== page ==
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Big Government Science Spending. Bigger Economic Benefits

David Callahan

President Obama's proposal to spend $100 million next year mapping the human brain, as part of a larger multi-year project, is already drawing firing from critics of government spending. 

But if there were ever a clear payoff from government spending, it's spending for science. Consider a the findings of a 2011 study of the economic benefits of the government's massive Human Genome Project, which took 13 years to complete.

The economic and functional impacts generated by the sequencing of the human genome are already large and widespread. Between 1988 and 2010 the human genome sequencing projects, associated research and industry activity—directly and indirectly—generated an economic (output) impact of $796 billion, personal income exceeding $244 billion, and 3.8 million job‐years of employment.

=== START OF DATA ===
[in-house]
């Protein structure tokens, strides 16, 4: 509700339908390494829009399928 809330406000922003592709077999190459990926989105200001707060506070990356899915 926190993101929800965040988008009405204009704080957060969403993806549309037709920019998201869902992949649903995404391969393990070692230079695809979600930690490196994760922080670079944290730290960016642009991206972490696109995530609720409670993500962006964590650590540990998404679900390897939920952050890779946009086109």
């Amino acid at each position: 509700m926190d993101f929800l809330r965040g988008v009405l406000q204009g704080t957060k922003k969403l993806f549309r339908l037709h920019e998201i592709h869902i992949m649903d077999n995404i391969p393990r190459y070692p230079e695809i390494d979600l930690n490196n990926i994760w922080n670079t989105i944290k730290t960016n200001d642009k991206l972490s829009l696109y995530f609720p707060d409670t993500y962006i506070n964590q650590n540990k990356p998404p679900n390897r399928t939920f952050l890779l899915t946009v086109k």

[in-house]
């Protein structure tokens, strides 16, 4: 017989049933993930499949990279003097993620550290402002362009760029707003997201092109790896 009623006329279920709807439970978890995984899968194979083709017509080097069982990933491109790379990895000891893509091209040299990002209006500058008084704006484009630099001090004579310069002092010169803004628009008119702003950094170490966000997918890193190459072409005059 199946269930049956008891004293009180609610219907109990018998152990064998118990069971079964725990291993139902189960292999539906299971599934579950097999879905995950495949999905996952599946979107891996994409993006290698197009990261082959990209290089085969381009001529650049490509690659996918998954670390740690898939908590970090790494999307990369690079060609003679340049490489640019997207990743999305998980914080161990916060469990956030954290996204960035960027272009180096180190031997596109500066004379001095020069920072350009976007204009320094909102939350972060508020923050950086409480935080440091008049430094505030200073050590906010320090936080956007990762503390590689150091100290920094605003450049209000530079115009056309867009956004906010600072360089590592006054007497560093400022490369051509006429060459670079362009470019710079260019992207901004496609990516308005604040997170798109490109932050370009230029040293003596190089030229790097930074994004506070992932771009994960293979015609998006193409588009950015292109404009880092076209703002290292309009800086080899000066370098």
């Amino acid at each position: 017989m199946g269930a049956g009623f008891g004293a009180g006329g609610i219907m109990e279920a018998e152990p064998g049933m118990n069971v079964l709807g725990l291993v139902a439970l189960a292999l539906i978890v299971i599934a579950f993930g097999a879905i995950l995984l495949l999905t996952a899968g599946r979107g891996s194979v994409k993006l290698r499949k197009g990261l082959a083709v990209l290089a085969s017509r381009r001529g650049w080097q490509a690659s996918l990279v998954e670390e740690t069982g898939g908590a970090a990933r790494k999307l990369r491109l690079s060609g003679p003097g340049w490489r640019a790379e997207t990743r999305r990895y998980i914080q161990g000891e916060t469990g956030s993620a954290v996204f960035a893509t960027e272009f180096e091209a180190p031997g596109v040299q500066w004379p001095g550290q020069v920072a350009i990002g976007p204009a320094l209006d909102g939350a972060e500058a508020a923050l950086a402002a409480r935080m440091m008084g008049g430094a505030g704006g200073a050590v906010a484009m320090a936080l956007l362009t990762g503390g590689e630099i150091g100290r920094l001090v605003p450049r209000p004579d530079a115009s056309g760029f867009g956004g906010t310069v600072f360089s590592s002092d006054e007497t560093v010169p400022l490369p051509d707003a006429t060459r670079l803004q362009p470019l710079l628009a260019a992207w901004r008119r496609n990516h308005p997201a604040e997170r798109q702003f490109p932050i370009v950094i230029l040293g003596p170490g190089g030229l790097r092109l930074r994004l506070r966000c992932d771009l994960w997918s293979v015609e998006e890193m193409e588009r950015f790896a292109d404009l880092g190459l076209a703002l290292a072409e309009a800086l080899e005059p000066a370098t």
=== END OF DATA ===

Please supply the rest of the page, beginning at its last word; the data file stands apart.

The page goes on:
The federal government invested $3.8 billion in the HGP through its completion in 2003 ($5.6 billion in 2010 $). This investment was foundational in generating the economic output of $796 billion above, and thus shows a return on investment (ROI) to the U.S. economy of 141 to 1—every $1 of federal HGP investment has contributed to the generation of $141 in the economy.

In 2010 alone, the genomics‐enabled industry generated over $3.7 billion in federal taxes and $2.3 billion in U.S.state and local taxes. Thus in one year, revenues returned to government nearly equaled the entire 13‐year investment in the HGP.

Wow: $141 for every federal dollar spent. Talk about a good deal. 

It's a good thing that this Congress is strongly guided by a sober analysis of Return on Investment whenever it considers any spending priority. I'm sure that $100 million Obama wants will sail right through both chambers.